removed important subsidies from small farmers; as result, thousands
of them have killed themselves.

The process went like this; Starting in 1991 the Indian government
began a process of economic liberalization. Efficiency became the
watch-word; the state cut power subsidies to farmers. With that,
running pumps for wells and irrigation became more expensive. To
cope, farmers started taking loans from local banks or usurious
moneylenders.29 The neoliberal withdrawal of developmentalist
policies meant that local irrigation systems fell into dilapidation.
With bad irrigation works soon the norm, farmers turned to drilling
privately-funded wells and taking groundwater. This was typically
done on an ad hoc and individual or village-by-village basis, with
little planning or proper water management. As a result, the
aquifers soon fell into decline. These private coping strategies
require private capital. To drill wells, farmers had to borrow from
local moneylenders often at exorbitant rates. Now, when crops fail
or wells run dry, which is becoming more common due to climate
change, farmers cannot repay their debts.

By the late 1990s, many farmers had run out of options they were too
far in arrears to borrow more, too broke to produce crops. For
thousands, the only escape from this debt trap came in the form of
suicide often by swallowing pesticides. According to data from the
National Crime Records Bureau, 150,000 Indian farmers killed
themselves between 1997 and 2005. But as Anuradha Mittal reports,
"Farmers' organizations believe the number of suicides to be even
greater."30 In Andhra Pradesh, an estimated 2,000 to 3,000 farmers
killed themselves between 1998 and 2004. As one creditor told the
New York Times, "Many moneylenders have made a whole lot of money. .
. . Farmers, many of them, are ruined."31

144 TROPIC OF CHAOS

When the links between drought, irrigation, debt, and suicide were
becoming clear a dozen years ago, the Political and Economic Weekly
investigated. "A study of 50 deceased farmers in Warangal District
[near Adilabad] shows that well [water] is the largest source of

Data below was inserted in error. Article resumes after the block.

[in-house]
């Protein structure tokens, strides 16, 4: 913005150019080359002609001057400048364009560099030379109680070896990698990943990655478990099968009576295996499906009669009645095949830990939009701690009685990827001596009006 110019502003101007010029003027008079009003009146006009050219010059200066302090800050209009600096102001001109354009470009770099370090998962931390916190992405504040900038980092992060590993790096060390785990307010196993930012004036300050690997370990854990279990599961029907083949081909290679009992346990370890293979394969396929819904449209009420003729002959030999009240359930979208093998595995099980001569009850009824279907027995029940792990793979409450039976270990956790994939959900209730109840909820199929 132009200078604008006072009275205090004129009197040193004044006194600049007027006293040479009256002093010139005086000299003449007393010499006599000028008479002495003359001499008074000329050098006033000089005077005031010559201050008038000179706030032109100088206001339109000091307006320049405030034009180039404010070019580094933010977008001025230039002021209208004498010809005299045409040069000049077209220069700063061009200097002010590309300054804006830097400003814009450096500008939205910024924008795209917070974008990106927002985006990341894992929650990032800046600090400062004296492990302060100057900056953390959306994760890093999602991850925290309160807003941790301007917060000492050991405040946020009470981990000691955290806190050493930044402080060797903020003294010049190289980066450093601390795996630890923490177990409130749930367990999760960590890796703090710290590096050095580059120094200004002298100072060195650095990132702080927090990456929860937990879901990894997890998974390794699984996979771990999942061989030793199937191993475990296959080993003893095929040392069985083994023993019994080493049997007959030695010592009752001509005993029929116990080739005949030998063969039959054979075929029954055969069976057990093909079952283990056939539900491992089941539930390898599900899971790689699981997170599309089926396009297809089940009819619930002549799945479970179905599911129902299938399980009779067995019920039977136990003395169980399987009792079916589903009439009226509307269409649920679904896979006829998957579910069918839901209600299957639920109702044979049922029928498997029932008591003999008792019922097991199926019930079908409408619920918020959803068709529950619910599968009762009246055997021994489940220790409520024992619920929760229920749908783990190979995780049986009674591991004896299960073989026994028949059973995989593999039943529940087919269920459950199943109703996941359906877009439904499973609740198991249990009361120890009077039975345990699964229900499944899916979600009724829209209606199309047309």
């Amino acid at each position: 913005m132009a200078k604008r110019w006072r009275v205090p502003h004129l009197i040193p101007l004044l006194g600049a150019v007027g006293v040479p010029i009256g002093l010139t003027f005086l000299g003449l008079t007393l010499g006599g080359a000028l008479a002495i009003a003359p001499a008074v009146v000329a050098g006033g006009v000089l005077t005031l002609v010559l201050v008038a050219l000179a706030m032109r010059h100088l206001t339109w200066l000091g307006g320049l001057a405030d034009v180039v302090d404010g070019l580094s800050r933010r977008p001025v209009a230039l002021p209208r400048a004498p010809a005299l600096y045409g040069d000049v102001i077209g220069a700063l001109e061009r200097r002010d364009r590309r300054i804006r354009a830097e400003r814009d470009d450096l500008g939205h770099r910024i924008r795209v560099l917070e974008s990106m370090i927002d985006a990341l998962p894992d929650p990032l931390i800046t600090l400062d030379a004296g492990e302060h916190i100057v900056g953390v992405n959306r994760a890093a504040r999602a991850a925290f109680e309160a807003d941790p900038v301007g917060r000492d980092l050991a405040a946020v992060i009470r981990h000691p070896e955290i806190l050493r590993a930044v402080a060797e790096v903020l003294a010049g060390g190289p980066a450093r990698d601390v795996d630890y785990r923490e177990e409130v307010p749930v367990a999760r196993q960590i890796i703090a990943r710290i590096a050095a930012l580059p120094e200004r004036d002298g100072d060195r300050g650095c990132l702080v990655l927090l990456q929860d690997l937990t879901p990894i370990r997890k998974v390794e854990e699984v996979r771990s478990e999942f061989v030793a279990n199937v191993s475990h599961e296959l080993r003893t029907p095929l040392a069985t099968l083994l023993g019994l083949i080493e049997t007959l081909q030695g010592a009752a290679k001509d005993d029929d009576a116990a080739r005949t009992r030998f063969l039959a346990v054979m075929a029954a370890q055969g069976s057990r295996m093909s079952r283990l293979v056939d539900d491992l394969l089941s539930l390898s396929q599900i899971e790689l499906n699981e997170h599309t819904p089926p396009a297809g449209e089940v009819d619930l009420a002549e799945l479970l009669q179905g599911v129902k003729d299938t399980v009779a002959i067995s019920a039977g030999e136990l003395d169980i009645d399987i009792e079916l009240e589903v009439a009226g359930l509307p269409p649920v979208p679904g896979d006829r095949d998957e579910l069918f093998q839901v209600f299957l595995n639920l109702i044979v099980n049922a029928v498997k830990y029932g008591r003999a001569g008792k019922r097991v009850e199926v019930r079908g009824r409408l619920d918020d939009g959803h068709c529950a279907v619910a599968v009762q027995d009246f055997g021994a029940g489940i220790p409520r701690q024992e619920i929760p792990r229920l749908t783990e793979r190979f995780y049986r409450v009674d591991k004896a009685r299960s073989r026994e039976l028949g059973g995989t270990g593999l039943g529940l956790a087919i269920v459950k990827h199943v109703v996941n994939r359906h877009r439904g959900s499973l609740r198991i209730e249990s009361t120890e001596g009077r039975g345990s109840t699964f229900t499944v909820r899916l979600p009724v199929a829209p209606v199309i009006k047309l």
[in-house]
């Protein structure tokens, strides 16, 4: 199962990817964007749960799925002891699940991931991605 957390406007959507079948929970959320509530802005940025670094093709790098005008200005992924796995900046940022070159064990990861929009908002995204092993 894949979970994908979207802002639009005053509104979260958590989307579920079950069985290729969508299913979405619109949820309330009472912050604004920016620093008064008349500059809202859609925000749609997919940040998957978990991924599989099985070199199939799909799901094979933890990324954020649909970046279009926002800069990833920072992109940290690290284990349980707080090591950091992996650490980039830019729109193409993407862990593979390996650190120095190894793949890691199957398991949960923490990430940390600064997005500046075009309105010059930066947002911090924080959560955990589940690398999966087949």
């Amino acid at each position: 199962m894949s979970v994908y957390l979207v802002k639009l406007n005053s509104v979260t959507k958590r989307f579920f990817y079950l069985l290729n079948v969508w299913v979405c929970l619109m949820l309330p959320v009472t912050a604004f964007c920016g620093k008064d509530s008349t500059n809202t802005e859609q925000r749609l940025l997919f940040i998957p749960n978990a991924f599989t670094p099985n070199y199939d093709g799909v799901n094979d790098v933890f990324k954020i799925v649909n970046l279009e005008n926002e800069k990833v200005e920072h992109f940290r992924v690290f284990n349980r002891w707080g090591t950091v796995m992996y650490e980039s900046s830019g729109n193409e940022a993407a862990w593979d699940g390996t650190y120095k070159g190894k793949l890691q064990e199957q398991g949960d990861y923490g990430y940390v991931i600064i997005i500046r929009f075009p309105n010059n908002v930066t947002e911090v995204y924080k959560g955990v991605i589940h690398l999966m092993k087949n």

irrigation forabout three-fourths of the farmers. Only about
one-third of the wells were dug under the subsidy schemes of the
government. In the rest of the cases farmers themselves have borne
the expenses for digging of wells. Besides this the depletion of
groundwater in recent years has necessitated deepening of wells and
laying of in-well bores."

The cost of such a well in the late 1990s averaged between $1,400 and
$3,000.32 As a World Bank study on drought and climate change in
Andhra Pradesh found, that means debt. The Bank noted, "Household
responses to drought have been largely reactive and do little to
build longterm drought resilience. Credit remains the most common
coping response to drought." In fact, 68 percent of households in
the study took loans due to drought, with large landholders
borrowing "from formal sources (such as banks), while the landless
and small farmers borrow from moneylenders at inflated interest
rates."33 Not only are the rates usurious, but these more informal
contracts rely on brutal and humiliating enforcement mechanisms.
---

The point is that we are better off if we coordinate our efforts in
water use.

--
"Fascism should more properly be called corporatism because it is the
merger of state and corporate power." - Benito Mussolini.
http://www.youtube.com/watch?v=hYIC0eZYEtI
http://www.youtube.com/watch?v=b_vN0--mHug



Billy has nailed it, as he often does.

The exploitation of indigenous peoples by international corporations
has been going on for nearly a century.


This game has been played for many centuries and was a key part of European
colonisation of the other continents. In the early days of colonialism
they were more direct, the corporation would steal the land and/or enslave
the locals, as overt slavery became less popular the approach was to get the
indigenes to work the land and to become consumers of the products of
European factories.

The local chiefs, rajahs and feudal lords got their cut for allowing this
and in some cases participated directly by supplying forced labour. For a
good example of the massive scale that this was done long before the phrase
multinational corporation was coined see the East India Company.

http://en.wikipedia.org/wiki/John_Company

In the colonial era European governments openly supported the exploiters
with royal and parliamentary authority and would supply muscle and guns if
the Company troops needed help subduing any local potentate who didn't want
to play. Nearly everybody considered this A Good Thing and the proper role
for whites who were after all superior. The modern version is slightly more
subtle.

David